Born Ronald David Bright, 18 October 1938, New York City, New York
Question : Who has been a member of the Coasters for 40 years? Longer than anyone else, except Carl Gardner, the patriarch of the Coasters? I bet the name Ronnie Bright does not immediately spring to mind. Yet he has been a true Coaster ever since he replaced Will "Dub" Jones as the bass vocalist of the group in April 1968. Ronnie's first group was the Valentines, formed in 1952. Originally a quartet called the Dreamers, they would practice on street corners in the Sugar Hill section of Harlem (from 130th to 161st Street), mainly to impress girls and to show up other groups. Things began to get serious after a fifth member was added : Richard Barrett, former lead singer of the Angels in Philadelphia. Barrett had written a song called "Summer Love", which they demoed for Bruce Records. When Monte Bruce failed to release the song, the Valentines went to see Hy Weiss, who ran Old Town Records on 125th Street. Old Town did release "Summer Love" (1009), towards the end of 1954, but the label had poor distribution and the record went unnoticed. The group moved to George Goldner's Rama label, which issued seven 45s by the group, 1955-1957. The best of these were "Lily Maebelle" (Rama 171) and "The Woo Woo Train" (Rama 196). In 1956, original member Raymond Briggs was replaced by David Clowney, who would become Dave "Baby" Cortez. The Valentines broke up in 1958, without ever having had a national hit, though they were very popular around New York City in the mid-1950s.
Ronnie Bright joined a reformed version of the Cadillacs (led by Earl Carroll) in 1960, but this lasted only a few months. During the early 1960's, Ronnie was much in demand as a studio bass backup singer, for instance on Barry Mann's "Who Put the Bomp" and Jackie Wilson's "Baby Workout". He was "Mr. Bass Man" on Johnny Cymbal's hit of the same name (# 16, 1963). Bright also recorded as Ronnie and the Schoolmates and toured the world with the Deep River Boys. In 1968 he was invited to join the Coasters as their new bass singer, after the departure of Will "Dub" Jones. The other three Coasters at that time were Carl Gardner (lead), Billy Guy (baritone, in 1973 replaced by Jimmy Norman) and Earl "Speedo" Carroll (tenor). After leaving Atco in 1966, they had recorded for Date Records, a subsidiary of Columbia, with no success, and after one 1969 single for Loyd Price's Turntable label, the Coasters found themselves without a record label for the first time in their existence. But they made the most of the touring opportunities that six past Top 10 hits can provide.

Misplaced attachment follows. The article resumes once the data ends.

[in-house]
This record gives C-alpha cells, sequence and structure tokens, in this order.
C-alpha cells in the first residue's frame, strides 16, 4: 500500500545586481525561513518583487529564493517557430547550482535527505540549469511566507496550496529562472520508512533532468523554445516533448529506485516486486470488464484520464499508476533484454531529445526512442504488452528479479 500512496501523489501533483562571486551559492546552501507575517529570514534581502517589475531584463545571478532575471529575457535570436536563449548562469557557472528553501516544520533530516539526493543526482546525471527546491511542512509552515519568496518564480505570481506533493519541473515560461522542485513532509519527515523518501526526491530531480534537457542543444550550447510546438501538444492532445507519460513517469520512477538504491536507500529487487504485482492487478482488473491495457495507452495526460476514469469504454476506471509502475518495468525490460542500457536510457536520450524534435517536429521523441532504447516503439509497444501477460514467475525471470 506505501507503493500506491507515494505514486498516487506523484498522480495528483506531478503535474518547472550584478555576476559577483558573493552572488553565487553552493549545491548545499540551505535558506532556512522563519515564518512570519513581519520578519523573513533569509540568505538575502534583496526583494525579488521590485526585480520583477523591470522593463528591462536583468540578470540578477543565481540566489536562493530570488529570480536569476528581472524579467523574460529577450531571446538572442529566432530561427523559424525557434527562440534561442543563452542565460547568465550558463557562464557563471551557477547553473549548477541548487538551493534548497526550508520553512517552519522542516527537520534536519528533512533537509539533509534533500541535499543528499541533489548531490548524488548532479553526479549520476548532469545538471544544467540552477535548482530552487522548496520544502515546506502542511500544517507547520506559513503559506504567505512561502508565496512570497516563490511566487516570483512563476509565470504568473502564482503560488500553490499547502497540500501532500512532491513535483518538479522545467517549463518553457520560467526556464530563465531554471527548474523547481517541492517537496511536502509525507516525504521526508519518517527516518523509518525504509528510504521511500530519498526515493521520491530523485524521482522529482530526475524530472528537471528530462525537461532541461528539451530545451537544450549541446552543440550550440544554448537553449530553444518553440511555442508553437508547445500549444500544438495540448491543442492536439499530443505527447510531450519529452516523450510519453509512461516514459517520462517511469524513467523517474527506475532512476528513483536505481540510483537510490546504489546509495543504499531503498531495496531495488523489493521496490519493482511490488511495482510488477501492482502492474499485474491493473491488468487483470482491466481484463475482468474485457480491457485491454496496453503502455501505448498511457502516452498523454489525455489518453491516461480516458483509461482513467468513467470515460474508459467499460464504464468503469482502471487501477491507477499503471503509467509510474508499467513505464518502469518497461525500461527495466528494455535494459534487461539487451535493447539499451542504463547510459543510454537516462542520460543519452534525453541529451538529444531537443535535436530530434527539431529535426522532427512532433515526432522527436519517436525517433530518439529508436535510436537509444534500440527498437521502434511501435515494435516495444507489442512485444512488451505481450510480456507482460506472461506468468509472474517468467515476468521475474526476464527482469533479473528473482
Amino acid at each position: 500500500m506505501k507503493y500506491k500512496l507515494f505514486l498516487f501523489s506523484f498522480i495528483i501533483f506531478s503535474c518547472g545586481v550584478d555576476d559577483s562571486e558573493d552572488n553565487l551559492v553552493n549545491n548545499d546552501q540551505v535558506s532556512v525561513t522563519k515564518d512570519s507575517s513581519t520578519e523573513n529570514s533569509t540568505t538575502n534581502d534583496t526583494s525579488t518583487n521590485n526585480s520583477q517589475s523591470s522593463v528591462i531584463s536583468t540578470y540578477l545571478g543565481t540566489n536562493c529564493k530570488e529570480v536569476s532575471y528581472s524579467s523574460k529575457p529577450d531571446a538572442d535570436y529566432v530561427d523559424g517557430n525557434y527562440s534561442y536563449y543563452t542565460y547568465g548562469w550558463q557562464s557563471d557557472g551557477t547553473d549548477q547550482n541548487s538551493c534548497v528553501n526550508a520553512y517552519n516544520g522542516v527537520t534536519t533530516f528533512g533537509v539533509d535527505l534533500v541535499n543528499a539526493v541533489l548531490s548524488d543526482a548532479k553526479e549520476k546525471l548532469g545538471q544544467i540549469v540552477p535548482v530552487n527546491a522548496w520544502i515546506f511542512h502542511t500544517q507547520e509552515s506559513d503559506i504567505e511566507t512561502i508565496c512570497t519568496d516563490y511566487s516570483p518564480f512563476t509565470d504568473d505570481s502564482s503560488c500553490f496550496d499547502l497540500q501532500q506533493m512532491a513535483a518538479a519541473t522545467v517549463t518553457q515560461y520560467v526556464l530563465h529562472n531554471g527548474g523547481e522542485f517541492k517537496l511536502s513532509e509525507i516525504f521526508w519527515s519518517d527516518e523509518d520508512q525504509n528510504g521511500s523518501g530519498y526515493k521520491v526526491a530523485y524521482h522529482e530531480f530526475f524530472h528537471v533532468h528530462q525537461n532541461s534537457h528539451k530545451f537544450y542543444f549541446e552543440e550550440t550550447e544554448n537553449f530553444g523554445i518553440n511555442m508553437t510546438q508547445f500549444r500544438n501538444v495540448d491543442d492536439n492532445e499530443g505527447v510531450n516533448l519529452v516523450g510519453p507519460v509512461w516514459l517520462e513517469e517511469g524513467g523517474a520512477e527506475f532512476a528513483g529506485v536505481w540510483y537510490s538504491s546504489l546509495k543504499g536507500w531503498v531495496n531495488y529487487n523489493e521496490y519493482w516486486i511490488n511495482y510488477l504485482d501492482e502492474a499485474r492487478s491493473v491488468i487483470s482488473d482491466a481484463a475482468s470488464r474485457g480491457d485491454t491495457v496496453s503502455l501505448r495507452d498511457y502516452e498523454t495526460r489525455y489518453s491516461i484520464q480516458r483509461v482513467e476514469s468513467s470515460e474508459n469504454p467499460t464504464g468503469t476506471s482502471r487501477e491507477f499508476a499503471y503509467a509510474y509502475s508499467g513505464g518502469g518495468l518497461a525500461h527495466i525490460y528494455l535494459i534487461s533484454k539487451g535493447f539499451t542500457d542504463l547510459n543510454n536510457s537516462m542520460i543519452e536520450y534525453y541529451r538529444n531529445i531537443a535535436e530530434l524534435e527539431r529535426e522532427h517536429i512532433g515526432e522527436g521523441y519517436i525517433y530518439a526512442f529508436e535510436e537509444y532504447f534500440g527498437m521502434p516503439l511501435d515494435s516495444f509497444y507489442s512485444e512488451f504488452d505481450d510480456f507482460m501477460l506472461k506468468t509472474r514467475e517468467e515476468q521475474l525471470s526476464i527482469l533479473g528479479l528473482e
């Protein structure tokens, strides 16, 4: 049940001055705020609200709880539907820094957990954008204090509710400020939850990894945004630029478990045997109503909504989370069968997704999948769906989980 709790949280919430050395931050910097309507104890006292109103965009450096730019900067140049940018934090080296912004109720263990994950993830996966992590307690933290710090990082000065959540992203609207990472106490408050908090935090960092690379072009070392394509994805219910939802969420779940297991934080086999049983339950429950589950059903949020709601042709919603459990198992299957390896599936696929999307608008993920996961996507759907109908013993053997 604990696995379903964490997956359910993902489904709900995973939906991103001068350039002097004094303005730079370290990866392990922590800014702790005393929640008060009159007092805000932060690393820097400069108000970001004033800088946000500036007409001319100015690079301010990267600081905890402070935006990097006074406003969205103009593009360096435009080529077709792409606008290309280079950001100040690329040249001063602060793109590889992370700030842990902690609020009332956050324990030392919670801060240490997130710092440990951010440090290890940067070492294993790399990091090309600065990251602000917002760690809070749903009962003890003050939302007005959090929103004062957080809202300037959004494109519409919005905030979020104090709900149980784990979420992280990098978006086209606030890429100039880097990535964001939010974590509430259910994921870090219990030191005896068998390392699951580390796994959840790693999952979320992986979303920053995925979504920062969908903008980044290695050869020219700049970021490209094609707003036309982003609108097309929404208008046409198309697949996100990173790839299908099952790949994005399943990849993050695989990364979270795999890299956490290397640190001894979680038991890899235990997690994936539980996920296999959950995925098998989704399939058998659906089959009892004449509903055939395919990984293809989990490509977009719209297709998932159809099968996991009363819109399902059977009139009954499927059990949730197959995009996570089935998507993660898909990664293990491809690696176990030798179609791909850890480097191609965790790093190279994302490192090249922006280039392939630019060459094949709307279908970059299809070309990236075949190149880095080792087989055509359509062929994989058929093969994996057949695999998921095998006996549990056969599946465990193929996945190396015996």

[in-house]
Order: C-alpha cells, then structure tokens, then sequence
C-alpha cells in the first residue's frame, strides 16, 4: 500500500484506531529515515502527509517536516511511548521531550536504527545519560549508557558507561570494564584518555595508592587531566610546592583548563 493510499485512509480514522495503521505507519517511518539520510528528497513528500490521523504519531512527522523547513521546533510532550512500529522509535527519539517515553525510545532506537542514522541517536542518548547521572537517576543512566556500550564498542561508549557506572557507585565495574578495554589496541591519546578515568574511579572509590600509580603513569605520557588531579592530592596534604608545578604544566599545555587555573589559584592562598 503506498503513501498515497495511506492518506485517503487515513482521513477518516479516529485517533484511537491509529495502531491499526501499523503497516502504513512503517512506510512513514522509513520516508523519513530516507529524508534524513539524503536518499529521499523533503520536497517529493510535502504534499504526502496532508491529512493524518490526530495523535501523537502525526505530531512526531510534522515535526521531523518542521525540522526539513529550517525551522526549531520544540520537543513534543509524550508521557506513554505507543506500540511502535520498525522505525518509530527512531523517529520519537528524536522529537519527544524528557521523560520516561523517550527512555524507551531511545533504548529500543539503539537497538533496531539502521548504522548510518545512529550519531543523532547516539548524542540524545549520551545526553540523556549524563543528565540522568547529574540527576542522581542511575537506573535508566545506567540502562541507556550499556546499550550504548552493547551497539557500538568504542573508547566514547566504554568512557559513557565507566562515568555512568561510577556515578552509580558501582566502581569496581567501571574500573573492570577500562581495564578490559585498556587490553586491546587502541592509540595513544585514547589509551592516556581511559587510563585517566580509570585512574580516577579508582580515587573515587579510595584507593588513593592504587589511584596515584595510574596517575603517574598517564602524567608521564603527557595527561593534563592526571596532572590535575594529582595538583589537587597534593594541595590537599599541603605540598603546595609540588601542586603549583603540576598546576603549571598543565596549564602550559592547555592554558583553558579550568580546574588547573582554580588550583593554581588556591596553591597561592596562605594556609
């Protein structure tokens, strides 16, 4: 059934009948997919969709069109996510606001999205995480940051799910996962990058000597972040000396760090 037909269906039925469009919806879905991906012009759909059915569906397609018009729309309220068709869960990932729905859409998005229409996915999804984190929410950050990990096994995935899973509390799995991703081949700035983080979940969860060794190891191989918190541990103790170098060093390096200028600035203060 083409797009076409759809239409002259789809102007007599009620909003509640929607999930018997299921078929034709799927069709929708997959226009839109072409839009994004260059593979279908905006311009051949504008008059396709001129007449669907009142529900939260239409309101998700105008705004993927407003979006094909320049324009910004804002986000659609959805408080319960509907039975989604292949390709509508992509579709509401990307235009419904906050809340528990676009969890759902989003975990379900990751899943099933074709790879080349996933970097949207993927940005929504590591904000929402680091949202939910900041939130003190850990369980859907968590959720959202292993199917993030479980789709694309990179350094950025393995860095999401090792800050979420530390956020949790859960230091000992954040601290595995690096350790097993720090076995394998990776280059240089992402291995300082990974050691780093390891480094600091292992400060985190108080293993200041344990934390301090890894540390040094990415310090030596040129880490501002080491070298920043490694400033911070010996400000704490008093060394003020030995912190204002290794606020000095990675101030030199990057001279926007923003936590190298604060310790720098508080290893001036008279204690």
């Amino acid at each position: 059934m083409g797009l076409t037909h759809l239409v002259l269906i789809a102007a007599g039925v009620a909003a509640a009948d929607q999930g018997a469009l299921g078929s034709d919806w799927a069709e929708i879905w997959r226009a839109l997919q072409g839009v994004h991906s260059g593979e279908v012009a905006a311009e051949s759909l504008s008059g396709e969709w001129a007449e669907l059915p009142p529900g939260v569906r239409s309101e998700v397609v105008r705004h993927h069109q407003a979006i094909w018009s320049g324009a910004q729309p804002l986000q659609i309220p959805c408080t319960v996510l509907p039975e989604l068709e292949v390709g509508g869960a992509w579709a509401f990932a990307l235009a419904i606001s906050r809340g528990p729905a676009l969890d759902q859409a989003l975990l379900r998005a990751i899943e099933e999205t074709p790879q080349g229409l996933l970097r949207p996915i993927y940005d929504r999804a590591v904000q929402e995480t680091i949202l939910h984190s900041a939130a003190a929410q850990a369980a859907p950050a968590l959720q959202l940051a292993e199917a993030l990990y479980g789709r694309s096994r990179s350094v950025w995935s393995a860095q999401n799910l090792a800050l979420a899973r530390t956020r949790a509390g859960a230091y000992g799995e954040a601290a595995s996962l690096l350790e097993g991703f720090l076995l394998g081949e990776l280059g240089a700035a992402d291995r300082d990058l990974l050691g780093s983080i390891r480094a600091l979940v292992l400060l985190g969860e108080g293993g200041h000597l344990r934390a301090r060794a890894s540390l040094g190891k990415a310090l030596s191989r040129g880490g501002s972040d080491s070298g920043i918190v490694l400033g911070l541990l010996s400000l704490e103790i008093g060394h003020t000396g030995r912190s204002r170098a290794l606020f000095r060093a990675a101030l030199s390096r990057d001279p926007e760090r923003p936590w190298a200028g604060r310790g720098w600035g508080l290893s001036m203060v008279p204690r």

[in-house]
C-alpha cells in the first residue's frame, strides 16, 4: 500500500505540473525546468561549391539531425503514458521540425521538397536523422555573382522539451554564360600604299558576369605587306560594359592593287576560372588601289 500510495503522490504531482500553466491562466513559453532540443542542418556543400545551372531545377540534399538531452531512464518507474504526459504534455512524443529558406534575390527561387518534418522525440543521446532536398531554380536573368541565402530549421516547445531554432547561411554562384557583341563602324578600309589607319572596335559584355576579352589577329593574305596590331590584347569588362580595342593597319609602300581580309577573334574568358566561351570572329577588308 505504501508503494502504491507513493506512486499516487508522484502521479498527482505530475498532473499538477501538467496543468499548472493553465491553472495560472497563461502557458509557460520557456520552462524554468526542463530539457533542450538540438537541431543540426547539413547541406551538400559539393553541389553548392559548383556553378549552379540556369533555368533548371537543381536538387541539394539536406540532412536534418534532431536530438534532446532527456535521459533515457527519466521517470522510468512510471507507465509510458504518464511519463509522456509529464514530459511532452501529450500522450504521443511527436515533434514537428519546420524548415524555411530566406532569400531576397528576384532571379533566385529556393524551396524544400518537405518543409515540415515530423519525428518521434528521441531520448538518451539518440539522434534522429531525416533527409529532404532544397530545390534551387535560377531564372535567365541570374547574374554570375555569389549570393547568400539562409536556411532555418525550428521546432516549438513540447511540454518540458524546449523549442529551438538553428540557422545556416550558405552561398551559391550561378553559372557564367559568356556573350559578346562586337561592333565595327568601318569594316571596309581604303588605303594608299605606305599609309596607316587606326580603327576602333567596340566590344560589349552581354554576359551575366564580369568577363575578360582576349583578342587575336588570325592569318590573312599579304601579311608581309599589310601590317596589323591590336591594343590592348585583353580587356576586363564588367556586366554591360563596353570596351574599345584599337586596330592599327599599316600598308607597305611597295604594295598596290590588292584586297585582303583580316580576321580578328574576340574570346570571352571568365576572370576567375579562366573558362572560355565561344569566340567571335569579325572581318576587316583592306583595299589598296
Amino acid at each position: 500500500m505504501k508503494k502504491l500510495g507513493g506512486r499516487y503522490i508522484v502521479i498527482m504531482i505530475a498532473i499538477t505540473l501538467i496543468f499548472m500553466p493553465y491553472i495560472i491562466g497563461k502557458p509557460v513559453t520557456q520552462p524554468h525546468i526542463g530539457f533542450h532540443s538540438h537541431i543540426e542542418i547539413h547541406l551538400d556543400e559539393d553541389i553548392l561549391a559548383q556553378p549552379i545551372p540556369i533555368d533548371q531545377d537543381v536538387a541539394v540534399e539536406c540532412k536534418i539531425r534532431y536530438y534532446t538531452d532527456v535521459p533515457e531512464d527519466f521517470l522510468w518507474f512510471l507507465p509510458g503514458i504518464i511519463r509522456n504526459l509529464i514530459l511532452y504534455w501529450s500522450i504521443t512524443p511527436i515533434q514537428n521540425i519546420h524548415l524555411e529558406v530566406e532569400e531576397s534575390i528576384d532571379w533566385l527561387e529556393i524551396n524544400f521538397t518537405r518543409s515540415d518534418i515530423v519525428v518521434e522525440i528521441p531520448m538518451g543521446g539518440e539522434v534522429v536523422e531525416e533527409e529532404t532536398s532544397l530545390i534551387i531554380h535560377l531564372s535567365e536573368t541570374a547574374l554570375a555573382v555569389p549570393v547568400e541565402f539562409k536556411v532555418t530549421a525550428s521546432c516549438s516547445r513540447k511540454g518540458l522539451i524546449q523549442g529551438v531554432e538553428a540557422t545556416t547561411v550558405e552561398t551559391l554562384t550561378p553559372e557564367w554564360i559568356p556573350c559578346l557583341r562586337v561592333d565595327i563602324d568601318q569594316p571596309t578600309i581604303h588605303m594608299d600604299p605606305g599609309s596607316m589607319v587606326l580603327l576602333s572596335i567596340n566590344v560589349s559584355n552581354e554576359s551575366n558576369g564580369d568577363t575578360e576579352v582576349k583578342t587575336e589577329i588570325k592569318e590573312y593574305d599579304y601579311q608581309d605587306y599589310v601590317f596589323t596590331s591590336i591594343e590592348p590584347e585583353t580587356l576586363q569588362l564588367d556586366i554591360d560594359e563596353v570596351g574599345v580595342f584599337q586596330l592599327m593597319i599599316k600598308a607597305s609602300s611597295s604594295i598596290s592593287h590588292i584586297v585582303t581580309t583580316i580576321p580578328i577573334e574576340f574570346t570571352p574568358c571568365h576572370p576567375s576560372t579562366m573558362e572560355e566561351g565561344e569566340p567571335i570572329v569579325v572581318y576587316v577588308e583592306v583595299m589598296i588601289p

Since the Coasters' final recording in 1976 ("If I Had A Hammer" on American International 1122), the club and concert audience has seen a plethora of Coasters groups, usually comprising one former "genuine" Coaster (Nunn, Jones, Guy, Hughes). The real Coasters are the group led by Carl Gardner, who continued to sing lead until 2006 and who now acts as their coach. The current lineup is : Carl Gardner, Jr (lead), Alvin Morse (baritone), J.W. Lance (tenor), Ronnie Bright (bass) and Thomas "Curley" Palmer, guitar.
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